Saturday afternoon, NuCO2 driver George Torres of Apopka arrived to fill the restaurant's carbon dioxide tank, according to police. He took the supply hose through an emergency door and into a children's play area but could not reach a fill valve in an adjacent storeroom because the door was locked, Sanford police Sgt. David Morganstern said.As with most workplace fatalities, this one was predictable and preventable. According to Jim Lampa, who has worked for NuCO2 Inc. for about five years,
Officials think 18-year-old McDonald's worker Christopher Edgar scaled a 10-foot wall into the storeroom, which had no ceiling, to open the door from the inside, but it had a deadbolt lock that required a key, Morganstern said. Torres apparently fed the hose over the wall to Edgar, Morganstern said. Edgar was overcome by the gas, and Torres apparently climbed over the wall and also was overcome. Another restaurant employee found them.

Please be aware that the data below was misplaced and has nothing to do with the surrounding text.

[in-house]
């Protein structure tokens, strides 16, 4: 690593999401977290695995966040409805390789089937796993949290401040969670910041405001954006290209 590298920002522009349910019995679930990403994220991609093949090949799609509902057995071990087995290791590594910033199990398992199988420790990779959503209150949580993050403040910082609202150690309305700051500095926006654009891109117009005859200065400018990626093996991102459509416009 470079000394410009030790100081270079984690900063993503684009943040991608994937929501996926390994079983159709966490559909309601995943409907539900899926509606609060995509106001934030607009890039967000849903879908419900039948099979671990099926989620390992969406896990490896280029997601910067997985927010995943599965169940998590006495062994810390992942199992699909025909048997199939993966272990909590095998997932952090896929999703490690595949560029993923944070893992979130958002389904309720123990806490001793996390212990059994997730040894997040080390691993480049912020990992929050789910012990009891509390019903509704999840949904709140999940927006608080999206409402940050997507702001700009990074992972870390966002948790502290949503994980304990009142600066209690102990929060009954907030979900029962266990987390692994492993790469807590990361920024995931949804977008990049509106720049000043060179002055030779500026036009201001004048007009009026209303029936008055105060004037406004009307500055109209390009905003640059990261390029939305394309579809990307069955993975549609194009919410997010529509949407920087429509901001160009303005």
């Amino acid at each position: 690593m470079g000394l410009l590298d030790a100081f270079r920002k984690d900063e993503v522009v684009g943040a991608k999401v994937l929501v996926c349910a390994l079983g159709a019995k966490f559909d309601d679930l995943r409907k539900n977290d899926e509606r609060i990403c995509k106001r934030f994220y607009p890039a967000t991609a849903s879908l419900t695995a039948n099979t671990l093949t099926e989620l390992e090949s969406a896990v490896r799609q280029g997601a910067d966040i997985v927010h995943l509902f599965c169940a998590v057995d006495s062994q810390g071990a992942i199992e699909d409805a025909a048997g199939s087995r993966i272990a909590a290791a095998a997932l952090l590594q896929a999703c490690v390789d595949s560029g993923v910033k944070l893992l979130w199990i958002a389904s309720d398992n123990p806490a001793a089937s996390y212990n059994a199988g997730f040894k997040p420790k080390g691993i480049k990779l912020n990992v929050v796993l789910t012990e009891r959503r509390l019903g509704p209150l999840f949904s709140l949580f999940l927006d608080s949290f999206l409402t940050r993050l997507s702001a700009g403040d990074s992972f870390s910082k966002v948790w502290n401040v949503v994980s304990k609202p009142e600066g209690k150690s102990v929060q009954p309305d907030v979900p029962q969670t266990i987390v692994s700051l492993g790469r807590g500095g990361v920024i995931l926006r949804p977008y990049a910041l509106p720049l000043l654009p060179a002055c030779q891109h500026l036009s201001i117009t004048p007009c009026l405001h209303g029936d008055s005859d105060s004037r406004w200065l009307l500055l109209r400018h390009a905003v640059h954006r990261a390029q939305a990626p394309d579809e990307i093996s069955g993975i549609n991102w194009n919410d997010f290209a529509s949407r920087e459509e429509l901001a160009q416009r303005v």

Torres died Saturday, and Edgar died Sunday.
at least three drivers ... have complained about the McDonald's on U.S. Highway 17-92, north of Lake Mary Boulevard, and other restaurants where workers have to enter enclosed rooms to deliver the gas.
The accident "couldn't have happened" if the connection had been on the outside of the building, Lampa said.
It wasn't immediately clear if placement of the valve was McDonald's responsibility or the gas company's. A local representative of McDonald's said the company was working with authorities and suppliers to ensure the safe operation of the restaurant.
The tank that holds the carbon dioxide is in the restaurant's kitchen, but a line leading from it ends in the storeroom, where there is a fill valve, Lampa said. A box containing the fill valve, called a bib, could have been placed on the outside of the building if the line had been extended "5 lousy feet," Lampa said.
"We're supposed to be able to fill them without going in a room," Lampa said.